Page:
The war in northern Uganda between the government of President Yoweri Museveni and the rebels of the Lord’s Resistance Army (LRA) has devastated millions of lives whose effects will continue to be felt for generations to come.
Furthermore, northern Uganda exhibits the highest prevalence of severe mental illness than any other place in the world. The length of the conflict, its brutality towards civilians, and mass displacement are all to blame, say the researchers.
In Ngom-Oromo parish, Lukung sub county in Lamwo district, eights women scarred for life continue to live with their traumatic experiences, humiliation, and pain of being ridiculed by society.
It was on February 20th, 2005, a day still fresh in their minds, that a group of men dressed in military uniform captured them whilst they were fetching water at a waterwell in a place called Nimu.
The women, who were ten in number, believed the men to be LRA rebels who ordered them to lie down on the floor and started cutting off their lips one at a time.
“One of our friends was killed instantly when she cried for her baby, who was removed away from her before they could cut her lips,” says Ms Sylvia Alal, one of the survivors.
Alal told this reporter that all of them had their lips cut off using one knife, as they were forced to sit in a circle surrounded by their abductors to stop them from running.
Alal added that after the incident they were left at the scene and were rescued by a group of residents who had gone to collect water and found them bleeding helplessly.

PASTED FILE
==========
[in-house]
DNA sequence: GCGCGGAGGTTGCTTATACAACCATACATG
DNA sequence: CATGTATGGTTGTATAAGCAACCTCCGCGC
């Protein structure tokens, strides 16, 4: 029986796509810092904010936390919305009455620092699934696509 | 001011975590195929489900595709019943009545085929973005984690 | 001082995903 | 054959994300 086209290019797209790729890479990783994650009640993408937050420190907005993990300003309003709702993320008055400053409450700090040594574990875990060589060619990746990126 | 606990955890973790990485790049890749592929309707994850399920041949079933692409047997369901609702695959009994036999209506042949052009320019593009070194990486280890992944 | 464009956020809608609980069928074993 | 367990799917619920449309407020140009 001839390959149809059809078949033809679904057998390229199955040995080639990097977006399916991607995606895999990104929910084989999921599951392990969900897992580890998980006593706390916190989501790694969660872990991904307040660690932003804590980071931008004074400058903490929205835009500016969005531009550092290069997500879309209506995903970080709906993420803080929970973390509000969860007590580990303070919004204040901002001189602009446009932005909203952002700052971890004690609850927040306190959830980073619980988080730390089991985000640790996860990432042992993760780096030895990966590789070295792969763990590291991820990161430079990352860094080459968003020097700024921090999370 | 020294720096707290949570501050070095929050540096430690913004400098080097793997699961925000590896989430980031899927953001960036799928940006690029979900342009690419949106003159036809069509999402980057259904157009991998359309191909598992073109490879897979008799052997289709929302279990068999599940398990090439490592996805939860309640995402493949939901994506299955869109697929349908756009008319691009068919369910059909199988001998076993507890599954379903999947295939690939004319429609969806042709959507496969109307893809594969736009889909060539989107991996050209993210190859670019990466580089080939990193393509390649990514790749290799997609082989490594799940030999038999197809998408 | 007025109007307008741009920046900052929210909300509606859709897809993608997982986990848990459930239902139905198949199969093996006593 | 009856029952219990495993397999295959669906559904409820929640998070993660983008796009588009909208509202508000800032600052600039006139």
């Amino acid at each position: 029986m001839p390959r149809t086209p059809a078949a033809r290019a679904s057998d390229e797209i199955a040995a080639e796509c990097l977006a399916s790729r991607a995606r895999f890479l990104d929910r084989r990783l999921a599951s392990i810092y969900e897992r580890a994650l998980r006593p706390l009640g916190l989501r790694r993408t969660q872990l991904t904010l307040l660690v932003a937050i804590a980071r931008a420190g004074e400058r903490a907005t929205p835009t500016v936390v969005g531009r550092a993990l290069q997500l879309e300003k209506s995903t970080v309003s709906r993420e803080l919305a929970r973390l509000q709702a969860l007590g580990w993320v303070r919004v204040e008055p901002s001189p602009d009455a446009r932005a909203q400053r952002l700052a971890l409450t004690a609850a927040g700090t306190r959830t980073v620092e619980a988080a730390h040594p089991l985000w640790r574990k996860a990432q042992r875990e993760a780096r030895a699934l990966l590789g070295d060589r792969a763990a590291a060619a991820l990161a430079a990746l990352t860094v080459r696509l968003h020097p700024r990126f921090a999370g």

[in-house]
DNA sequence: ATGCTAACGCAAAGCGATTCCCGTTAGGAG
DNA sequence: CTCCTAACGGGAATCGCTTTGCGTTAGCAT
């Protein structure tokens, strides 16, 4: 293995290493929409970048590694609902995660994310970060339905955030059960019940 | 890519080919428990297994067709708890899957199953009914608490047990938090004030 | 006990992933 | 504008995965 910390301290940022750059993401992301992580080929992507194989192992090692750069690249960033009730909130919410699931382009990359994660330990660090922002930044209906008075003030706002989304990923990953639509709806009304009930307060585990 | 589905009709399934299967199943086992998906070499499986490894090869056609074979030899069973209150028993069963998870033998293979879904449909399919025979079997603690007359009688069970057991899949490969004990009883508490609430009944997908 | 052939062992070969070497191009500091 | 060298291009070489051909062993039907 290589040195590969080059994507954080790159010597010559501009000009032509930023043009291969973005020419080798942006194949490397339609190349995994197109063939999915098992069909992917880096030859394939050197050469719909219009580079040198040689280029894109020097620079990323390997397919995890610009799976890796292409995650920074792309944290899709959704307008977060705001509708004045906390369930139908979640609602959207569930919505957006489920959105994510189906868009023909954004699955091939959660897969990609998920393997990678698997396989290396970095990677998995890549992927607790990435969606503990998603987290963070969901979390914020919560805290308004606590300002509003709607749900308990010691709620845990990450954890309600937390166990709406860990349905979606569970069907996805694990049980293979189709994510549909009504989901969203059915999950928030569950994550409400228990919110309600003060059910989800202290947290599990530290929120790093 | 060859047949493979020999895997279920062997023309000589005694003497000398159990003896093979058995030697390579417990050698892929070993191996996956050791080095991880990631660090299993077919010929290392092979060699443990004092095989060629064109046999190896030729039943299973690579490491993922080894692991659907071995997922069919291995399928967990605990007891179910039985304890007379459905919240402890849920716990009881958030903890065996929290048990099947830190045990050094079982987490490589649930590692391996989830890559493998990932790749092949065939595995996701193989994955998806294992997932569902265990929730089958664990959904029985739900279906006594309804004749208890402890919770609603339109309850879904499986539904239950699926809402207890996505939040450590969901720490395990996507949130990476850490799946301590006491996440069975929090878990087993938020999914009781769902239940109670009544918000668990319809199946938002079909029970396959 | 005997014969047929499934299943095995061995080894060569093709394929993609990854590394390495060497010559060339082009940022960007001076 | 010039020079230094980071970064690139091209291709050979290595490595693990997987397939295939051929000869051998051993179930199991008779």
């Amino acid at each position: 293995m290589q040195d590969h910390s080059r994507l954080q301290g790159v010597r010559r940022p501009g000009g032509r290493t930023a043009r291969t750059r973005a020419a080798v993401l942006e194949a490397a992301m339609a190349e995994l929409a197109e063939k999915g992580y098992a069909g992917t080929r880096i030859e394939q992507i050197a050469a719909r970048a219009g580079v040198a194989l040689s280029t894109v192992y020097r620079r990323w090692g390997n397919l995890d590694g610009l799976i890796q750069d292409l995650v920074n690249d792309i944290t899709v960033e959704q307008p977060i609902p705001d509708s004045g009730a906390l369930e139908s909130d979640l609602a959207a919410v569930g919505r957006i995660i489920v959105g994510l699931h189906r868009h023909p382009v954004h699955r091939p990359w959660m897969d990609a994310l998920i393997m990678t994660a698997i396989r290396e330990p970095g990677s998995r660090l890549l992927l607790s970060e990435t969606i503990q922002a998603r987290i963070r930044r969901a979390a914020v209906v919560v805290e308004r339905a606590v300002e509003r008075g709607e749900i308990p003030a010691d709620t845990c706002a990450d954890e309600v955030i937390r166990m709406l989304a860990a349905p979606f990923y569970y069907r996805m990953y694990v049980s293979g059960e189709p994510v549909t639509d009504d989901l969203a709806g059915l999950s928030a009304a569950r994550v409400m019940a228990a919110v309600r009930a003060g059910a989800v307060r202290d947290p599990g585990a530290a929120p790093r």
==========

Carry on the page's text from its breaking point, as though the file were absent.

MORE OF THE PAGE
“We were left helpless bleeding and our rescuers came after an hour and we were taken to the hospital,” she said.
Ms Scovia Acan, 30, a mother of three said they have been left disfigured for life and to compound to their misery, some of them were rejected by their husbands after seeking treatment.
“Though, we received the surgery in 2008, many of us still have the pain especially when it comes to hard work, we have no alternative because we are the bread winners in our homes,” she said.
She added that some of them lost their husbands during the war and are not being supported by anyone in anyway, so they have to fend for themselves and their families.
Grace Aboka, 33, says that there was stigmatization at the beginning. In some cases their husbands were being advised by their in-laws to reject them because of their disfigurement.
“My husband stood by me when his relatives advised him to chase me that I will bring bad omen in the family,” she said.
The conflict in the north resulted in mass war crimes, gross violation of human rights, and unprecedented loss of lives. Commentators have even referred to the conflict as genocide. It is estimated that over two million people were forced into internment camps, where thousands loss their lives due to the squalid conditions.
It is believed that over 25,000 people were maimed at the height of the war. Between 2004 and 2006, the Plastic Surgery team of Mulago hospital were able to perform surgeries on 34 victims; of these 23 were females and 11 were males. By A Web design Company
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